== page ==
J. L. BELL is a Massachusetts writer who specializes in (among other things) the start of the American Revolution in and around Boston. He is particularly interested in the experiences of children in 1765-75. He has published scholarly papers and popular articles for both children and adults. He was consultant for an episode of History Detectives, and contributed to a display at Minute Man National Historic Park.

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Thursday, July 22, 2021

Captain Manley’s Temper

One of the striking details of Cdr. Sir George Collier’s account of the sea battle on 6-8 July 1777, recounted yesterday, is how his ship had almost no coordination with the other Royal Navy frigate in the fight.

Capt. John Brisbane had sailed the Flora up from New York on orders of Adm. Lord Howe. He happened to intersect the three Continental ships that Collier’s Rainbow was chasing down from Nova Scotia.

Brisbane and Collier didn’t expect to see each other. At first Collier thought Brisbane’s ship was an enemy vessel only pretending to be British. At one point in the maneuvers, Brisbane’s sailing master warned him that they might be so far north as to be out of their station.

I also wonder if the two Royal Navy officers were wary of giving up authority to the other. Collier was in home territory and (at least when the chase began) overseeing two ships, but as a captain Brisbane outranked him.

But the British captains weren’t the only ones who had trouble coordinating their attack.

Capt. John Manley on the Hancock was the star of the young Continental naval forces. Starting with command of one of Gen. George Washington’s schooners out of Beverly, Manley had racked up more and richer captures than any other captain. There was even a broadside ballad about him, illustrated with the engraving above.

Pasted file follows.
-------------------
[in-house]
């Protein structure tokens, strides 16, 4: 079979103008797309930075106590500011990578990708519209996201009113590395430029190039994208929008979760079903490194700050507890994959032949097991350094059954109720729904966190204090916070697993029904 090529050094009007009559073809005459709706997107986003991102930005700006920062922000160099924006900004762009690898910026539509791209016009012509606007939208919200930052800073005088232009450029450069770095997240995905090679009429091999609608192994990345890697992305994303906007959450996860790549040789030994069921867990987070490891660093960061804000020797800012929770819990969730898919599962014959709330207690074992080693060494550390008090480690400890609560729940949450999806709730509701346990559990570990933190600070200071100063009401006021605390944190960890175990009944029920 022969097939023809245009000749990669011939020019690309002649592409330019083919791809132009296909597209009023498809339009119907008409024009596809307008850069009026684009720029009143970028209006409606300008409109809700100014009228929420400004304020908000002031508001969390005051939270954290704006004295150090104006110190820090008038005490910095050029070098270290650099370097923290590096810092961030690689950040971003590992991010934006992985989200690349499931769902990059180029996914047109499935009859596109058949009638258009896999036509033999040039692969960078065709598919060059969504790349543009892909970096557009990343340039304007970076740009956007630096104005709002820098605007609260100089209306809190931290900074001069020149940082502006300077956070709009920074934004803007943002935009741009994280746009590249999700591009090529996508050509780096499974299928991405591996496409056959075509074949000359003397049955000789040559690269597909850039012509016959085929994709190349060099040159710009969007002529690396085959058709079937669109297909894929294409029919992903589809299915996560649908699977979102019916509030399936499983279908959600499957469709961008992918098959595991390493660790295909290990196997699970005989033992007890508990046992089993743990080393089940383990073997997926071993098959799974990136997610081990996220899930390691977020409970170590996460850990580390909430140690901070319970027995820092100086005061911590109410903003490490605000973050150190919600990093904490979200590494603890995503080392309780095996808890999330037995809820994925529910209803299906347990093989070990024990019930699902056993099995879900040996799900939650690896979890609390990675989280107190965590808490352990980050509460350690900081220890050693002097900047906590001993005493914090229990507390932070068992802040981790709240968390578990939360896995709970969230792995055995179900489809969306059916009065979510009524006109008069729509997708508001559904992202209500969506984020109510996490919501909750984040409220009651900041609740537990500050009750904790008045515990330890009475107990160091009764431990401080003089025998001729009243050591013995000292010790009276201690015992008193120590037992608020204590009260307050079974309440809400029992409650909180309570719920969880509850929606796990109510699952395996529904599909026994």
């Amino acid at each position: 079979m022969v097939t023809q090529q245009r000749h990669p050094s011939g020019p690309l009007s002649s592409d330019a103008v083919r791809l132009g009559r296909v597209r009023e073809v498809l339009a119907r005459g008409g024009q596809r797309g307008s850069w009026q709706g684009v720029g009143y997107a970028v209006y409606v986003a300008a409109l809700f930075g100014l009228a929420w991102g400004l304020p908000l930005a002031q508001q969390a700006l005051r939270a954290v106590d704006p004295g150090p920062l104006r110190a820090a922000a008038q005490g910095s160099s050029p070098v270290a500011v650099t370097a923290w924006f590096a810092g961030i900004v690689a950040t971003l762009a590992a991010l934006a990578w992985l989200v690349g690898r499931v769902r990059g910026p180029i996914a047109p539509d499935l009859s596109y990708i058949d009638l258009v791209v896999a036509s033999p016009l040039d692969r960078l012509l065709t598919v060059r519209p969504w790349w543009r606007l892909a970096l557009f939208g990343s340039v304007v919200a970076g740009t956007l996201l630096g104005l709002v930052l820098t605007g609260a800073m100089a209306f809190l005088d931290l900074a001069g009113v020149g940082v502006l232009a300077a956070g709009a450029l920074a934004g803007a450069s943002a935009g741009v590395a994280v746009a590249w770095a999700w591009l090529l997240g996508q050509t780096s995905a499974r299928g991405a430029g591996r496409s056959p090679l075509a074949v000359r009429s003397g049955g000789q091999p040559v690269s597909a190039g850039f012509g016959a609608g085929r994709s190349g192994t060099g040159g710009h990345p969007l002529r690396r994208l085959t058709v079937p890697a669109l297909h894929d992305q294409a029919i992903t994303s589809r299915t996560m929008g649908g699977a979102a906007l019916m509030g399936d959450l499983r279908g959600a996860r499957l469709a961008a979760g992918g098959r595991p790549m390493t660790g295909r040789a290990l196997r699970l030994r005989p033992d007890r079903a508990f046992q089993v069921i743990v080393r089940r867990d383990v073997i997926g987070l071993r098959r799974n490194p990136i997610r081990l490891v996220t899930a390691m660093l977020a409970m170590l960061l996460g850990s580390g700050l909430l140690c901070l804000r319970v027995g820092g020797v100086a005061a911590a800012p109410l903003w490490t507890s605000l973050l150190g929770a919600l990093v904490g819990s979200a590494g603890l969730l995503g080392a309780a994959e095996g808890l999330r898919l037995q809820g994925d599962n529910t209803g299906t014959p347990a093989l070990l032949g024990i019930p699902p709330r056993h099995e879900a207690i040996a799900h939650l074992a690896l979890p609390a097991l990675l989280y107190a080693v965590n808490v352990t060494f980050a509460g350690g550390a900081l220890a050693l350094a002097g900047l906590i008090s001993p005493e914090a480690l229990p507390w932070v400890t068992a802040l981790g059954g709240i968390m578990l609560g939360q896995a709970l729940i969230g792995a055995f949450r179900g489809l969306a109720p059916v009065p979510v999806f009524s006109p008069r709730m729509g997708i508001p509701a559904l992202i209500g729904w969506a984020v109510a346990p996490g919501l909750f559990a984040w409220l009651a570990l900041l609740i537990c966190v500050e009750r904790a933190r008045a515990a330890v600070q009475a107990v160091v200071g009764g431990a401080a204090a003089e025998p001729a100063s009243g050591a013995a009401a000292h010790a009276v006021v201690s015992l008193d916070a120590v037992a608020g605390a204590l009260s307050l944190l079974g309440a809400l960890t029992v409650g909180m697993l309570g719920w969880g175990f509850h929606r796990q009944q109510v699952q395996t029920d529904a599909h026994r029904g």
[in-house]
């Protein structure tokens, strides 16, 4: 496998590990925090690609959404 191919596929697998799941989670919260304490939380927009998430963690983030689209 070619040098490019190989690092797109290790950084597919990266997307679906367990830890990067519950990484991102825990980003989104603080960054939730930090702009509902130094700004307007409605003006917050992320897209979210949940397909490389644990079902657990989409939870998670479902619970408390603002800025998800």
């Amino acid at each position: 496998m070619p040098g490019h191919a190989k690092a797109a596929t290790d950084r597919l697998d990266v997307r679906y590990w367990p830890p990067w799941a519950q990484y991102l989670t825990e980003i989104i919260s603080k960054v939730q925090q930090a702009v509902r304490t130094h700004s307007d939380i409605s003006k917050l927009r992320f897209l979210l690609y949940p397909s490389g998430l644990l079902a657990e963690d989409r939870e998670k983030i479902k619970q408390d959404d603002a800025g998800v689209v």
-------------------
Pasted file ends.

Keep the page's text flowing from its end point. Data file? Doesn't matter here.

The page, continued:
But Capt. Manley also had a temper, and he was in continual conflict with other Continental naval officers. In October 1776 he complained about being ranked as second most senior captain in the navy, thus being “under the Command of one man, whose Ability I had reason to doubt.”

In April 1777, as I recounted back here, Manley insisted on a court-martial for his lieutenant, Joseph Dobel, for disobedience.

Then in early May, Manley summoned other captains onto his ship for a court-martial of eight men, including his pilot, ”for Mutiny.” 

One measure of Manley’s anger about those eight men is that the captains he summoned included Hector MacNeill and John Paul Jones, and they hated him.

TOMORROW: Divided command.


EJWitek said...

The two British Captains would also have been cognizant of prize money and how it would be distributed should the "Yankee" vessels be taken. Large sums were involved and sharing credit for the capture of a prize ship could substantially affect an individual share. The comment that Brisbane's sailing master warned him that his ship might be out of station could be significant in this regard.

J. L. Bell said...

Yes, revenue from prizes was always an issue for naval captains and privateers, though one hopes the imminent prospect of being blown out of the water motivated them to work together when their mutual survival was at stake.

The ship Brisbane went after turned out to be a British vessel that hadn’t yet reached an American port to be condemned, so the best he could hope for was a reward for “military salvage.”

In chasing the Hancock Collier had hopes of a bigger prize.